15 Women On What It's Really Like Raising Twins

Got twins? Feel unprepared? Those who do feel this way are far from alone. In fact, quite a few mommy forums have topics completely focused on the realities of raising twins: What mommies expected, what they didn’t, and how to cope with everything that life with twins throws their way. Interestingly, one whole thread on Babycenter is dedicated to the good surprises moms of twins have had – as in, life with twins wasn’t at all as difficult as they thought it would be.

That’s great, but there’s obviously still some struggles with doing everything double duty, depending on the personalities, schedules, and other twin differences. No baby is the same, and neither is any set of twins!

What works for one mom may not work for the other. So, these stories will help new mommies prepare for their own twins – the good, the bad, the ugly, and the adorably cute!

The following stories are all from real moms of twins who want to share some of the realities of raising twins, whether it was easier than they anticipated or more difficult than they ever thought. It all comes as a part of mommyhood, but raising twins can double an already stressful period of life. Then again, they can also make it twice as amazing!

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15 Timing Is The Key To Happiness (And Sanity)


Megan Glaros is a Chicago meteorologist and the mommy of fraternal twins. She wrote a blog post for WhatToExpect.com, saying that the key to her sanity while raising twins – who were one-year-old at the time of her writing – was an awesome schedule.

“Put your babies on a schedule. Kids need to feel confident in their parents. This follows for every age, but as babies, it's a more abstract concept. I am convinced that our twins can tell "baby time." They know OUR schedule. Seriously. And it makes them feel secure that they are gonna get fed. They don't waste time stressing themselves or us by crying and fussing, because they innately KNOW their timing. Maybe my strict baby scheds are a selfish thing??? Maybe I need the kids on a schedule so that I can try to survive my own crazy life? I'm not sure. Whatever the reason, I pass along the result: happy, well adjusted, trustworthy kids.”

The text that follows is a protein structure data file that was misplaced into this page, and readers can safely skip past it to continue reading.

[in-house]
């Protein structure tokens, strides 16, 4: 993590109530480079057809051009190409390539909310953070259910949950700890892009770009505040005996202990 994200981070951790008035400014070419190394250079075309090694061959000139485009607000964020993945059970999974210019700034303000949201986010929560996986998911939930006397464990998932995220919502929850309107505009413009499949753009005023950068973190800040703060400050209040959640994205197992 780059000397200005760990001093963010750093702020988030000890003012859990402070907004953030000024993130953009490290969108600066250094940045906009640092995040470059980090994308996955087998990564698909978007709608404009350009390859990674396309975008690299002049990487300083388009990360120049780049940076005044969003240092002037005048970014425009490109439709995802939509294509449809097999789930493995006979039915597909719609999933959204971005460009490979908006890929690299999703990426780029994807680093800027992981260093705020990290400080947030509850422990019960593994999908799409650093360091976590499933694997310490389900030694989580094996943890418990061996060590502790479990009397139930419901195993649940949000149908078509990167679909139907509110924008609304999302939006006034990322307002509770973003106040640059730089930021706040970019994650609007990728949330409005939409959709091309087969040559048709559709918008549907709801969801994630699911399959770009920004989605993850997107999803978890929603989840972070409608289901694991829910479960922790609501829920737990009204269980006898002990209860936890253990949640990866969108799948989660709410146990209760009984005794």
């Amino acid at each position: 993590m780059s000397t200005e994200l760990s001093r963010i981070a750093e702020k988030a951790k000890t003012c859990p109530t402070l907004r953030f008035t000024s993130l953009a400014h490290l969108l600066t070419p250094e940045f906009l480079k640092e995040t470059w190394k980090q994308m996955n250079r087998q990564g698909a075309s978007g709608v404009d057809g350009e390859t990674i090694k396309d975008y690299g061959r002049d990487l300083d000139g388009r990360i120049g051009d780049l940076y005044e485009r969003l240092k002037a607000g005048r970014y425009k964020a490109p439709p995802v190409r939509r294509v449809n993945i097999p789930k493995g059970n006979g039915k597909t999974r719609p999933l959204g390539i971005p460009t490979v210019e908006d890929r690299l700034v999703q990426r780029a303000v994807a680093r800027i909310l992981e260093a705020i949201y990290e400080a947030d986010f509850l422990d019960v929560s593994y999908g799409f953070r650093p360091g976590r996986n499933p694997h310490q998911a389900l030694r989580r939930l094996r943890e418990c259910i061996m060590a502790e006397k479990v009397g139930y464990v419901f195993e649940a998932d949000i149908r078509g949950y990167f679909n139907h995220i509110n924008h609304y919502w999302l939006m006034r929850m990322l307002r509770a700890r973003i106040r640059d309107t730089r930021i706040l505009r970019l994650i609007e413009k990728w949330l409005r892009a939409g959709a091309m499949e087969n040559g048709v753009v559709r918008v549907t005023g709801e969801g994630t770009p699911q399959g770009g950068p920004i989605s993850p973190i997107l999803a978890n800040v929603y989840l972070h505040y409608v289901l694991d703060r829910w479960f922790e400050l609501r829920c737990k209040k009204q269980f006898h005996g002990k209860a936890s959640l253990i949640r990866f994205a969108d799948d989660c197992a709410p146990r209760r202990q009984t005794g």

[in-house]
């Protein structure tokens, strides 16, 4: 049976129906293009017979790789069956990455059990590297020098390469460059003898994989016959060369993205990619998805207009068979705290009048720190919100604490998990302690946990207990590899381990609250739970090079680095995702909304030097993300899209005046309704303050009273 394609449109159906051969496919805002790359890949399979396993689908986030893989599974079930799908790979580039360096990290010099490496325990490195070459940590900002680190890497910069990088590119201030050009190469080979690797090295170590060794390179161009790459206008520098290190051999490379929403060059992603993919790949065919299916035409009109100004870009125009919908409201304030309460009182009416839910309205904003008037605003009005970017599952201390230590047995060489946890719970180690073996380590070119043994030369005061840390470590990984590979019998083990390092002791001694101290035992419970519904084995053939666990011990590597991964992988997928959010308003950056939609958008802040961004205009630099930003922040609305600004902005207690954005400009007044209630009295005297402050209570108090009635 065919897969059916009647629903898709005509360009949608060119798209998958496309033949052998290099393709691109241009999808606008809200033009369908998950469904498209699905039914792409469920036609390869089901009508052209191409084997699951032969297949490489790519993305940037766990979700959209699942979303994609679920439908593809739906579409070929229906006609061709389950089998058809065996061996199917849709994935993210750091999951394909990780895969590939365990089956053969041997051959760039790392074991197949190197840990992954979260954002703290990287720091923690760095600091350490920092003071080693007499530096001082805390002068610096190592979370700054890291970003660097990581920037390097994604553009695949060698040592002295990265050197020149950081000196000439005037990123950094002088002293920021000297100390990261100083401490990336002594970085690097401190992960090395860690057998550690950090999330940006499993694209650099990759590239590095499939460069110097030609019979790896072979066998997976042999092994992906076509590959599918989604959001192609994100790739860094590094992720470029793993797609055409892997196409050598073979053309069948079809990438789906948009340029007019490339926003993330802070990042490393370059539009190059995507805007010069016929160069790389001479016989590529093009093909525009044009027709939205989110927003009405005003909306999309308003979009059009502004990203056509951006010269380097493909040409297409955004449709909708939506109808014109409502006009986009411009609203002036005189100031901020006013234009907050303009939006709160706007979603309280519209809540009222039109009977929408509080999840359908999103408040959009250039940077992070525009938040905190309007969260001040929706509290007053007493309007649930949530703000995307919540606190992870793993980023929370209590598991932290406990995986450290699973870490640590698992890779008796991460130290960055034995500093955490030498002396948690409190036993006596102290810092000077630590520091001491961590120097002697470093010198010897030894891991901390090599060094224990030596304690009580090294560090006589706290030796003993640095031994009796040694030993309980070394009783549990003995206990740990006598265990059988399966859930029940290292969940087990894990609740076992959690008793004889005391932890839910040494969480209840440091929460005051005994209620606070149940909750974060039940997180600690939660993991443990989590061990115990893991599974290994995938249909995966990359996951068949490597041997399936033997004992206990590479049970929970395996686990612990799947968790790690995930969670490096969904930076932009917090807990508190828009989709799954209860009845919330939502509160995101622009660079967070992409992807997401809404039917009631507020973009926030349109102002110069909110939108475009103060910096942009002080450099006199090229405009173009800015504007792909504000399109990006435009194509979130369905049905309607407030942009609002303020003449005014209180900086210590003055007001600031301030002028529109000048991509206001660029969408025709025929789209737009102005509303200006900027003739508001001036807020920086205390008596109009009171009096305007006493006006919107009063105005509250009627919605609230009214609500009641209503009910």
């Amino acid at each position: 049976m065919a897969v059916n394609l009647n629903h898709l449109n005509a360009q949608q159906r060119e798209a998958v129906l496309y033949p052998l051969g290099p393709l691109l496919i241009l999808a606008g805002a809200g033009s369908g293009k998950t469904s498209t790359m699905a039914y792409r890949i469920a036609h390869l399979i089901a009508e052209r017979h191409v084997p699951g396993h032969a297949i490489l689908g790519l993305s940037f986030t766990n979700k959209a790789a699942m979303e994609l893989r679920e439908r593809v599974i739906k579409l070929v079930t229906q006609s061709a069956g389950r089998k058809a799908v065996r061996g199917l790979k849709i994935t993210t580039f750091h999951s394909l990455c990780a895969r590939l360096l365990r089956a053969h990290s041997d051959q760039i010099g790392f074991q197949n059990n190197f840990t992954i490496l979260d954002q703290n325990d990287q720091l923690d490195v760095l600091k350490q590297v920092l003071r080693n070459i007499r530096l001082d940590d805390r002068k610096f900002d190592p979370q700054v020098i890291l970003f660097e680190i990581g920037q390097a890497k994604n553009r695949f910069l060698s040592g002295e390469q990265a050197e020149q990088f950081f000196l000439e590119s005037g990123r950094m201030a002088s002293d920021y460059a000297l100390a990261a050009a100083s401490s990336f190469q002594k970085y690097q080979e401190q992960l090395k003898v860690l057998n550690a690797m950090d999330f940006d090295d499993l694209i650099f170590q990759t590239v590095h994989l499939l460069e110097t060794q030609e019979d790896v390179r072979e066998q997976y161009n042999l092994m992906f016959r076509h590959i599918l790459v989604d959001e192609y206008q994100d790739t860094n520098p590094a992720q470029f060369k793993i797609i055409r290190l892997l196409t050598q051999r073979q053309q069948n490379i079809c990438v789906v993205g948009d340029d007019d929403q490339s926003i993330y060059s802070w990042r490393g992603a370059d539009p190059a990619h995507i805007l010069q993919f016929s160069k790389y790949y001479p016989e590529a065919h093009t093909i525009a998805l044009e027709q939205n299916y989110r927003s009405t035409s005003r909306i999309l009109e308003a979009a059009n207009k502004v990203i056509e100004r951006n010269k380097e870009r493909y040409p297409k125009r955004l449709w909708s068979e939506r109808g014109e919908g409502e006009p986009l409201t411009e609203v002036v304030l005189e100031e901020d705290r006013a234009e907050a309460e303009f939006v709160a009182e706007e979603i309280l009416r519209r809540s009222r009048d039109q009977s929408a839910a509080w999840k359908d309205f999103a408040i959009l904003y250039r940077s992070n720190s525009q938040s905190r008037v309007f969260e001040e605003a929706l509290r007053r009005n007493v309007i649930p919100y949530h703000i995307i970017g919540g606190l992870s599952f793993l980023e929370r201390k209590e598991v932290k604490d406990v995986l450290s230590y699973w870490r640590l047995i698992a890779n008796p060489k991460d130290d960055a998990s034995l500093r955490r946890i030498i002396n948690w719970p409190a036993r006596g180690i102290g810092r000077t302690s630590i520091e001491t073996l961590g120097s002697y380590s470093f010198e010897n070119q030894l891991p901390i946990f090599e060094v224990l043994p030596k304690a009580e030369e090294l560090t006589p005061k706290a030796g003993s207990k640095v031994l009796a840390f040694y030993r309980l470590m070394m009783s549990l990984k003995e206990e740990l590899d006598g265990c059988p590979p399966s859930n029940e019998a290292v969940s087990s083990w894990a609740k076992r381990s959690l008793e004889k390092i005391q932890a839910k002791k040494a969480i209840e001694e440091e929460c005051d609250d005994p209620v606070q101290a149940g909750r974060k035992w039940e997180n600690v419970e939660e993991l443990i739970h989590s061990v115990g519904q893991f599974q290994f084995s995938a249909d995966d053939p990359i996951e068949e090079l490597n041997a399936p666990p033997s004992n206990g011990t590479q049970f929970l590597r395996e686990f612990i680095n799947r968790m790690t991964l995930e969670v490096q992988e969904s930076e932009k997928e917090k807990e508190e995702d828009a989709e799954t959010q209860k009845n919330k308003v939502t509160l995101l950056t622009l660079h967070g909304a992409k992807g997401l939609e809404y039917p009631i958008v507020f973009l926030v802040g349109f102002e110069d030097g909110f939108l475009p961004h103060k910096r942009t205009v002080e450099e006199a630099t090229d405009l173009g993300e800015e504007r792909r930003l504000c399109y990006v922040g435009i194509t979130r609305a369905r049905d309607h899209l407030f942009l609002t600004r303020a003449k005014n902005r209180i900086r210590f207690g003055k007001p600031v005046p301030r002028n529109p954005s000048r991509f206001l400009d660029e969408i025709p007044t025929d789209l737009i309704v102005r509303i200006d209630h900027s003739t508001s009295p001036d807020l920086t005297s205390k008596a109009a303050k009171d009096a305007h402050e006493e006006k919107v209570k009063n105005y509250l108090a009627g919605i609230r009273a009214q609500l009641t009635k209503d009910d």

14 Nothing’s Impossible, Even With Twins

Via BabyCenter

One mom on the Babycenter Community forums, mommytotwingirls, responded to a question asking if raising twins was easier than moms expected. Here’s what she had to say:

“Yes, I found it to be easier than I could have imagined. Now, of course, the first 3 months really, really sucked. The first year wasn't a picnic, but it wasn't impossible nor very difficult. When I was pregnant with the girls, I read all the multiples boards on Babycenter, and was terrified by all these stories of women not showering for days on end, only grocery shopping alone, and only at 2am since it was the only time they could. There was no way I could live my life like that. I'm proud to say that I've never missed a shower in 5 years, and I started grocery shopping not ALONE, but WITH my girls in tow from the time they were 2 weeks old up until last year when I started grocery shopping while they're in preschool.”

13 The Friendship Dilemma


Kayla Andrews is the mom of two twin boys. She wrote a blog post for Twiniversity.com that discussed the difficulties she’s had maintaining friendships after having twins:

“When we have kids, multiple kids at that, we change. Our priorities change, our time allotments change and our social life becomes non-existent, at least for a while. We no longer have time to text our friends all day or even reply within the same day. We no longer have the energy to stay out all night drinking wine because we know that on the days where we could use that extra hour of sleep, the kids will wake up an hour early. We no longer are able to keep up with every detail of everyone’s life because we are too busy drowning in diapers.”

12 An Age Gap Helps


Another mommy over at the Babycenter Community forums, beansmomof4, talked about her experience with having an older child who was able to help with the twins helped tremendously:

“After they were both released from the NICU, I found that having twins was surprisingly easy to handle. My older child was six and a half by the time they were both home, so it was a lot easier than a toddler.

It's a lot of work, and I certainly wouldn't call it easy, especially if one or both of them has special needs. However, my daughter had no issues and in fact was a massive help. She loves her little brothers. My partner and I...I can't remember the last time we fought. Sleep was hard to come by at first, but both started STTN early.”

11 The First 16 Months Are…Interesting


Anne Shmidt wrote an article for Twiniversity that talked about some of the things she’s learned while raising her then-16-month-old twin girls. We have to say, it sounds like quite an interesting experience!

“After accidentally brushing one twin toddler’s teeth with the other twin’s toothbrush, I thought to myself ‘Should I brush the second twin’s teeth with the wrong toothbrush as well, just to even things out?’ While changing twin newborn diapers in the middle of the night, exhausted and crying I thought ‘How could this entire case of diapers be defective, with tabs that do not stick?’ (Realizing in the morning that I was trying to put them on inside-out in my sleep deprived stupor.) While seeing that the twins steal and trade their water sippy cups all day, only drinking a collective ounce of filtered water, I think to myself ‘Is it really necessary to provide a cup for each twin, or should we just be honest about this reality and share one cup?’"